31 January 2007

Print and play

I'm collecting links again. This week, I'm focusing on printable art and stuff to play with...

Fwis*Readymech Series features free printable flatpack toys. I love it!

The Word on the Street is an online collection of nearly 1800 broadsides, and it includes downloadable PDFs. Totally, utterly cool.

It's not printable, but you'll get some great art ideas at the video, Stencil Art 101.

Flowers at ZeFrank.com... Go play! It's simple but charming. (It took me a few minutes to figure out how it works. Now, I'm hooked on it.) It makes me want to cut out stencil shapes from origami paper, and make them into mandalas or something. Seriously.

Levitated is another site to play at, but it's more high tech and a little bit psychedelic. Okay, some of the "games" there are just plain weird... in an artsy-techie way, of course.

And, it has nothing to do with the rest of this, but I want a website like Dave Werner. It's multi-media heaven.

Update: My friend Faith let me know that she has a page of cool stuff that you can print out and play with, too: http://hometown.aol.com/faithduck/printables.html

I found another cool printable paper toy: Optimus Prime, a transformer-type robot that changes into a truck.

03 January 2007

From quilts to sock monkeys to 16th century garb

Today, my focus is on sewing. Well, that's probably because I've had my fabrics unpacked (from boxes in our garage and my studio closet) for over a month, and I'm almost ready to start sewing again.

Visual inspiration

I'm so inspired by the quilts at Melody Johnson: Art Quilts, I want to start sewing right now. Her use of color and design is beyond amazing.

Was that last link overwhelming? Well, if you like the simplicity of Amish quilts, be sure to see the Quilts of Gee's Bend. They may inspire you to make quilts of your own.

That got me on a simplicity kick. Really. I love the happy faces at Heidi Kenney's My Paper Crane. They're charming!

Resources

Distinctive Fabric offers hard-to-find fabrics at great prices. Be sure to click on their Projects link, to see what some clever customers have made, from mermaid tails to Father Christmas costumes.

Free Quilt Patterns offers links to a bazillion... well, free quilt patterns, online. Some are fabulous, some are regrettable, but hey, they're all free.

Not free but cool anyway, the online learning opportunities at Quilt University look intriguing.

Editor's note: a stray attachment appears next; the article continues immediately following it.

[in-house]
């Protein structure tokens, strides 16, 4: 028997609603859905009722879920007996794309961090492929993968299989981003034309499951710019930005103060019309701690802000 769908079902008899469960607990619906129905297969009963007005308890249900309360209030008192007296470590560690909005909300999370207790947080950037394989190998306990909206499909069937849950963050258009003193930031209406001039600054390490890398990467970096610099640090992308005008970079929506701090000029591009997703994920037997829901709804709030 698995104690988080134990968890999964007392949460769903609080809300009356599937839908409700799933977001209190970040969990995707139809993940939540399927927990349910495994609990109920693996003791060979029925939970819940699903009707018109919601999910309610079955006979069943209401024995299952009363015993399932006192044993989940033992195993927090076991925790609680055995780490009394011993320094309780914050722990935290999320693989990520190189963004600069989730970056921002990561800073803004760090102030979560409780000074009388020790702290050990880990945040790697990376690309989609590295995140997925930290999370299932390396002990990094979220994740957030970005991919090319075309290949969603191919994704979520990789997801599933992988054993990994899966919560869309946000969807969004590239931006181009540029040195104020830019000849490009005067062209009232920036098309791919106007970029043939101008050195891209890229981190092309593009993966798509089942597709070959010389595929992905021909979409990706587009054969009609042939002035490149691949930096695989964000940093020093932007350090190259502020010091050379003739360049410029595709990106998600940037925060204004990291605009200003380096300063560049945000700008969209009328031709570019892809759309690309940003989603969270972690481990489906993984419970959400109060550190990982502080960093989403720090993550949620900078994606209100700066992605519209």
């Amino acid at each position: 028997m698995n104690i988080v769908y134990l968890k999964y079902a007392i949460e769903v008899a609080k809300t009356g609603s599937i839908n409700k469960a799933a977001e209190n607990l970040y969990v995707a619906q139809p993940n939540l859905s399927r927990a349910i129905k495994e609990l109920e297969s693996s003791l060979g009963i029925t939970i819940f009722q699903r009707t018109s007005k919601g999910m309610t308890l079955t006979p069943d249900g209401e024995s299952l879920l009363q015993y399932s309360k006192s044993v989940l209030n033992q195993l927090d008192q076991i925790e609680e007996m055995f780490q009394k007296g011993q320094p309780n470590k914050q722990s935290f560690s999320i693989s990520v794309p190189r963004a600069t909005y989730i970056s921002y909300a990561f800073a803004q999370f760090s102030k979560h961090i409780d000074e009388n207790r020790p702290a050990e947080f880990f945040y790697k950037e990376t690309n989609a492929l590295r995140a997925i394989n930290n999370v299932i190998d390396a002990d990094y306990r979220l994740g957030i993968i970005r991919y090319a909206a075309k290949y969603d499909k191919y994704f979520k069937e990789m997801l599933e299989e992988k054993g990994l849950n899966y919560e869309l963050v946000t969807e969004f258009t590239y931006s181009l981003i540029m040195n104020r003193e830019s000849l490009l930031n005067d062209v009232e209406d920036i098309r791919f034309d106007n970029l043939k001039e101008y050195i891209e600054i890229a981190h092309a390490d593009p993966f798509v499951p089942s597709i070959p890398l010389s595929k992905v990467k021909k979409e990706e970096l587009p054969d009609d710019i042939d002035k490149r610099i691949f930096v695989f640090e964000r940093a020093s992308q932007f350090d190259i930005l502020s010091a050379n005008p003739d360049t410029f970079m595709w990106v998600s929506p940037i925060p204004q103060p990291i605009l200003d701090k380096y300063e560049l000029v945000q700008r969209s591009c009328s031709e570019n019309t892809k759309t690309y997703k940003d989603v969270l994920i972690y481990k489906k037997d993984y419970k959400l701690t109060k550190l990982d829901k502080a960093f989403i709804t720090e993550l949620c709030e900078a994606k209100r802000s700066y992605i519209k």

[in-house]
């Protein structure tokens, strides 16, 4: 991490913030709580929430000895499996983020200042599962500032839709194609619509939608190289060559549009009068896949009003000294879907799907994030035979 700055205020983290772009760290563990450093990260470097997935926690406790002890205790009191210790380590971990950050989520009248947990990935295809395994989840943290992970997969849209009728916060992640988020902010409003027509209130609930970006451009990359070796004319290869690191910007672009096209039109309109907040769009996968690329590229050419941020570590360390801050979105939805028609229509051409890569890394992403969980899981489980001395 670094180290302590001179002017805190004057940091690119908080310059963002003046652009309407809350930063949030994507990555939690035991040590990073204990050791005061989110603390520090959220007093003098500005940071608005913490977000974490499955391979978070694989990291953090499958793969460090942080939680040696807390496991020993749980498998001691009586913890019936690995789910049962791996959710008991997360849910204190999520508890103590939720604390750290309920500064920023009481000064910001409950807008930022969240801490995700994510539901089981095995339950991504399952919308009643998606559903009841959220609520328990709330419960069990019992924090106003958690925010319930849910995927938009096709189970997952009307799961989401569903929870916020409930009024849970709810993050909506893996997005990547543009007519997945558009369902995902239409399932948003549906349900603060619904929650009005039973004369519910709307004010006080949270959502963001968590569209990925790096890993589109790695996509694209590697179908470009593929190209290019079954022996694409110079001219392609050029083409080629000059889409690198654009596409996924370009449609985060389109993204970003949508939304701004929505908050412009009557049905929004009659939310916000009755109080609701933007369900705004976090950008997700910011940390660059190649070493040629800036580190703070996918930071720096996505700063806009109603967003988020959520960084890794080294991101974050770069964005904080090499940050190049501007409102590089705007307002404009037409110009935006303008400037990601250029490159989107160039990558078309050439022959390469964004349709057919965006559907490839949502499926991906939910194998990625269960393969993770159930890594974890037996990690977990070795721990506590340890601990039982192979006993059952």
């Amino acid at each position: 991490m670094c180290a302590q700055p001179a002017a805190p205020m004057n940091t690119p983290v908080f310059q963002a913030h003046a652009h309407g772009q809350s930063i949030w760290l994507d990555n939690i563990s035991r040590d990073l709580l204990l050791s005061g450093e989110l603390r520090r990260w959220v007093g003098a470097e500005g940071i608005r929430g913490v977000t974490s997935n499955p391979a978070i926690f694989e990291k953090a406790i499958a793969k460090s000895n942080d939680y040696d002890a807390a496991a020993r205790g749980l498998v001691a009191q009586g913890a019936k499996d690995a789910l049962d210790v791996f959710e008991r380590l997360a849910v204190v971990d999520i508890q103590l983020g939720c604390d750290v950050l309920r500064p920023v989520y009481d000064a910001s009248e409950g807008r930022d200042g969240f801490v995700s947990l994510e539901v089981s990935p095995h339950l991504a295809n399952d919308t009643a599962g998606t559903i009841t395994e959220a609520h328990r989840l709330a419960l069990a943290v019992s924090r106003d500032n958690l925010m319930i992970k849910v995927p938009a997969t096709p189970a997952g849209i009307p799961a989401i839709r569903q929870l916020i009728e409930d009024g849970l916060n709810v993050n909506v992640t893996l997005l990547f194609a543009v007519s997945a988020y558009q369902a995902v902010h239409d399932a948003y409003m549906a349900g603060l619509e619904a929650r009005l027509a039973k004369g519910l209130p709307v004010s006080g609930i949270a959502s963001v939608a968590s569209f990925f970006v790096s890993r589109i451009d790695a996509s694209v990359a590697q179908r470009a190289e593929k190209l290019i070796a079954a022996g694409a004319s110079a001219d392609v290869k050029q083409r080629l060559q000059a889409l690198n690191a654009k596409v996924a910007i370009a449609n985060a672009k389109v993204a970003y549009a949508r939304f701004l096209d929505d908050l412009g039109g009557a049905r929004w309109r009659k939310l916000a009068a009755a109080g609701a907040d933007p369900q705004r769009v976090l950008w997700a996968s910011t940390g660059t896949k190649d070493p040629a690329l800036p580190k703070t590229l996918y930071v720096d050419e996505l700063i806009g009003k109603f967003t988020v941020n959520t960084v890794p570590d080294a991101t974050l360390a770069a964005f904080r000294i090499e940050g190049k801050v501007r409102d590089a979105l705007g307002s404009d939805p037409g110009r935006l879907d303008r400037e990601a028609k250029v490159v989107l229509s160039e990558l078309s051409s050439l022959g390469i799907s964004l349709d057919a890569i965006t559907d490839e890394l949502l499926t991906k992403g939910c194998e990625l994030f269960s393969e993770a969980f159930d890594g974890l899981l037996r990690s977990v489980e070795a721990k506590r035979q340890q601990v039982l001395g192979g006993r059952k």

I love the information at VintageSewing.info. You won't find old patterns there, but you can read scans of great vintage and antique sewing books.

If you're looking for actual patterns, try the Vintage Patterns Lending Library. Wonderful!

Once you've chosen a pattern, visit ReproDepot is where you'll find yummy vintage reproduction and retro themed fabrics, patterns, and more. Emma One Sock features some vintage-style fabrics, too.

Speaking of vintage patterns, I may have to make a retro sock monkey. I'm absolutely in awe as I look at Peng-Peng Sock Monkeys. (Be sure to scroll down to see the bears on that page.) You'll find sock monkey supplies online, too, if you can't get them locally.

Whip Up features some great tutorials, too. That one's worth bookmarking. (I found their link to a sock monkey tutorial later in my search.)

Even more imperative as an upcoming project, Sewing Stars' Mouse Pattern is so cute, I can hardly stand it. (That free pattern's for personal use only, btw.)

I may also have to make some Little Treasures. Oh, I don't know what I'll do with them, but they look cool anyway.

Changing the subject dramatically... If, like me, you've gasped at the price of some underwear, check out the DIY How to make underwear pages. This Japanese site features free patterns and some wonderful ideas for everything from boxers to thongs.

Different--and interesting--are the ideas for T-Shirt Underwear, with printable PDF pattern pieces.

In other make-it-yourself notes, the Making a kilt page provides nice clear illustrations.

I'm also impressed with the array of Husqvarna's Sewing Projects, which you can download and print as PDFs, and the cool hoodie kimono pattern at... I'm not sure who's put that online.

A little more funky, Beginner Costuming offers some great info for making corsets from any era.

But, for me, Renaissance Tailor: Recreating 16th and 17th Century Clothing is a 'Holy Grail' site. If you like costuming and garb, check out the many free patterns hidden among massive text descriptions.